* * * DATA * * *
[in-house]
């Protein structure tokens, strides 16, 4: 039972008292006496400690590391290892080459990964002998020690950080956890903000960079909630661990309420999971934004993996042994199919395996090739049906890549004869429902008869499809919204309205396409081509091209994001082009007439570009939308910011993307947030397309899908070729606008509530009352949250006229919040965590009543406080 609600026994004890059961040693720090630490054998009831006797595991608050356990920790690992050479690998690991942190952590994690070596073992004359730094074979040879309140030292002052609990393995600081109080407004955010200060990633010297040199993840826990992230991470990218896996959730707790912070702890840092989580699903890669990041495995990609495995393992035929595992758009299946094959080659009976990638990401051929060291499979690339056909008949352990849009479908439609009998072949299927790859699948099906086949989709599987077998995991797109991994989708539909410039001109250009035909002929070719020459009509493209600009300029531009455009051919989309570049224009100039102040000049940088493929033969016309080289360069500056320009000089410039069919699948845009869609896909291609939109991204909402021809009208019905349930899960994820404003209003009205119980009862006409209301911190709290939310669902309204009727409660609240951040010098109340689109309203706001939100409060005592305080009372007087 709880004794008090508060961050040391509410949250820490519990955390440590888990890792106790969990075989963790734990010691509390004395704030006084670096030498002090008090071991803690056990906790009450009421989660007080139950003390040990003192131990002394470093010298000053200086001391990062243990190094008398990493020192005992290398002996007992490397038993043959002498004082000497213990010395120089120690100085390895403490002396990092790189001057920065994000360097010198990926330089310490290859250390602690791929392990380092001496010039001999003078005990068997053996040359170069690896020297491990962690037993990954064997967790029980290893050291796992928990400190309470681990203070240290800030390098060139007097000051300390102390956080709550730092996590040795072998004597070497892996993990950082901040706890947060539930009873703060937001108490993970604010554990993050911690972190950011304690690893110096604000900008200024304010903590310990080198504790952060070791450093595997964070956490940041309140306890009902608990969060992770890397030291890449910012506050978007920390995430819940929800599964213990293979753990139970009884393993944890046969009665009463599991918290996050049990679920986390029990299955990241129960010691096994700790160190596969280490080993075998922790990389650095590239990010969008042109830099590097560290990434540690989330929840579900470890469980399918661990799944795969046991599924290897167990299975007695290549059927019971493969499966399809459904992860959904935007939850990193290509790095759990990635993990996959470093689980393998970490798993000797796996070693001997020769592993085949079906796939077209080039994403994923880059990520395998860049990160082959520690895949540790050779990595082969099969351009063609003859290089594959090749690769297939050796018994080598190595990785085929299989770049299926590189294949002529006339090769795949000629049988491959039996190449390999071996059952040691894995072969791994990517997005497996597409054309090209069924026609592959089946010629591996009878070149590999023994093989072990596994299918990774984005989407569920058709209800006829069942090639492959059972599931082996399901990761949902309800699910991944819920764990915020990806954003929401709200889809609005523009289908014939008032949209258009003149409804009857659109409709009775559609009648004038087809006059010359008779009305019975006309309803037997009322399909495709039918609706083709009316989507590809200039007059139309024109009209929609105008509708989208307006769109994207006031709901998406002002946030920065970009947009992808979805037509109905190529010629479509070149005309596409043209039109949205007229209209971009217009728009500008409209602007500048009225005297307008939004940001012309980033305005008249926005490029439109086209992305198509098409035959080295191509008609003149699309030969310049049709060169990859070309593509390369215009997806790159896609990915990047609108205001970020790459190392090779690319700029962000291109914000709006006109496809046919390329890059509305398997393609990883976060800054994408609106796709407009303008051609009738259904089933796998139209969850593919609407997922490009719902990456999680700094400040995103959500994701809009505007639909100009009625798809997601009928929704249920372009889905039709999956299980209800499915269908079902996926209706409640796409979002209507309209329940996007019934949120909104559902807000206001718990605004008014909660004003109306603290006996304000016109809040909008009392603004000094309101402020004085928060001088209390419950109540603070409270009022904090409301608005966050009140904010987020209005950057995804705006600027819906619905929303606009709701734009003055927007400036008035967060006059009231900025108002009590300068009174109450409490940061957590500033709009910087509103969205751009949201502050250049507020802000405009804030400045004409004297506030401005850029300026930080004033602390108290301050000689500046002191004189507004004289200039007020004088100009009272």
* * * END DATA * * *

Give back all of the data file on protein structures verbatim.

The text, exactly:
[in-house]
């Protein structure tokens, strides 16, 4: 039972008292006496400690590391290892080459990964002998020690950080956890903000960079909630661990309420999971934004993996042994199919395996090739049906890549004869429902008869499809919204309205396409081509091209994001082009007439570009939308910011993307947030397309899908070729606008509530009352949250006229919040965590009543406080 609600026994004890059961040693720090630490054998009831006797595991608050356990920790690992050479690998690991942190952590994690070596073992004359730094074979040879309140030292002052609990393995600081109080407004955010200060990633010297040199993840826990992230991470990218896996959730707790912070702890840092989580699903890669990041495995990609495995393992035929595992758009299946094959080659009976990638990401051929060291499979690339056909008949352990849009479908439609009998072949299927790859699948099906086949989709599987077998995991797109991994989708539909410039001109250009035909002929070719020459009509493209600009300029531009455009051919989309570049224009100039102040000049940088493929033969016309080289360069500056320009000089410039069919699948845009869609896909291609939109991204909402021809009208019905349930899960994820404003209003009205119980009862006409209301911190709290939310669902309204009727409660609240951040010098109340689109309203706001939100409060005592305080009372007087 709880004794008090508060961050040391509410949250820490519990955390440590888990890792106790969990075989963790734990010691509390004395704030006084670096030498002090008090071991803690056990906790009450009421989660007080139950003390040990003192131990002394470093010298000053200086001391990062243990190094008398990493020192005992290398002996007992490397038993043959002498004082000497213990010395120089120690100085390895403490002396990092790189001057920065994000360097010198990926330089310490290859250390602690791929392990380092001496010039001999003078005990068997053996040359170069690896020297491990962690037993990954064997967790029980290893050291796992928990400190309470681990203070240290800030390098060139007097000051300390102390956080709550730092996590040795072998004597070497892996993990950082901040706890947060539930009873703060937001108490993970604010554990993050911690972190950011304690690893110096604000900008200024304010903590310990080198504790952060070791450093595997964070956490940041309140306890009902608990969060992770890397030291890449910012506050978007920390995430819940929800599964213990293979753990139970009884393993944890046969009665009463599991918290996050049990679920986390029990299955990241129960010691096994700790160190596969280490080993075998922790990389650095590239990010969008042109830099590097560290990434540690989330929840579900470890469980399918661990799944795969046991599924290897167990299975007695290549059927019971493969499966399809459904992860959904935007939850990193290509790095759990990635993990996959470093689980393998970490798993000797796996070693001997020769592993085949079906796939077209080039994403994923880059990520395998860049990160082959520690895949540790050779990595082969099969351009063609003859290089594959090749690769297939050796018994080598190595990785085929299989770049299926590189294949002529006339090769795949000629049988491959039996190449390999071996059952040691894995072969791994990517997005497996597409054309090209069924026609592959089946010629591996009878070149590999023994093989072990596994299918990774984005989407569920058709209800006829069942090639492959059972599931082996399901990761949902309800699910991944819920764990915020990806954003929401709200889809609005523009289908014939008032949209258009003149409804009857659109409709009775559609009648004038087809006059010359008779009305019975006309309803037997009322399909495709039918609706083709009316989507590809200039007059139309024109009209929609105008509708989208307006769109994207006031709901998406002002946030920065970009947009992808979805037509109905190529010629479509070149005309596409043209039109949205007229209209971009217009728009500008409209602007500048009225005297307008939004940001012309980033305005008249926005490029439109086209992305198509098409035959080295191509008609003149699309030969310049049709060169990859070309593509390369215009997806790159896609990915990047609108205001970020790459190392090779690319700029962000291109914000709006006109496809046919390329890059509305398997393609990883976060800054994408609106796709407009303008051609009738259904089933796998139209969850593919609407997922490009719902990456999680700094400040995103959500994701809009505007639909100009009625798809997601009928929704249920372009889905039709999956299980209800499915269908079902996926209706409640796409979002209507309209329940996007019934949120909104559902807000206001718990605004008014909660004003109306603290006996304000016109809040909008009392603004000094309101402020004085928060001088209390419950109540603070409270009022904090409301608005966050009140904010987020209005950057995804705006600027819906619905929303606009709701734009003055927007400036008035967060006059009231900025108002009590300068009174109450409490940061957590500033709009910087509103969205751009949201502050250049507020802000405009804030400045004409004297506030401005850029300026930080004033602390108290301050000689500046002191004189507004004289200039007020004088100009009272």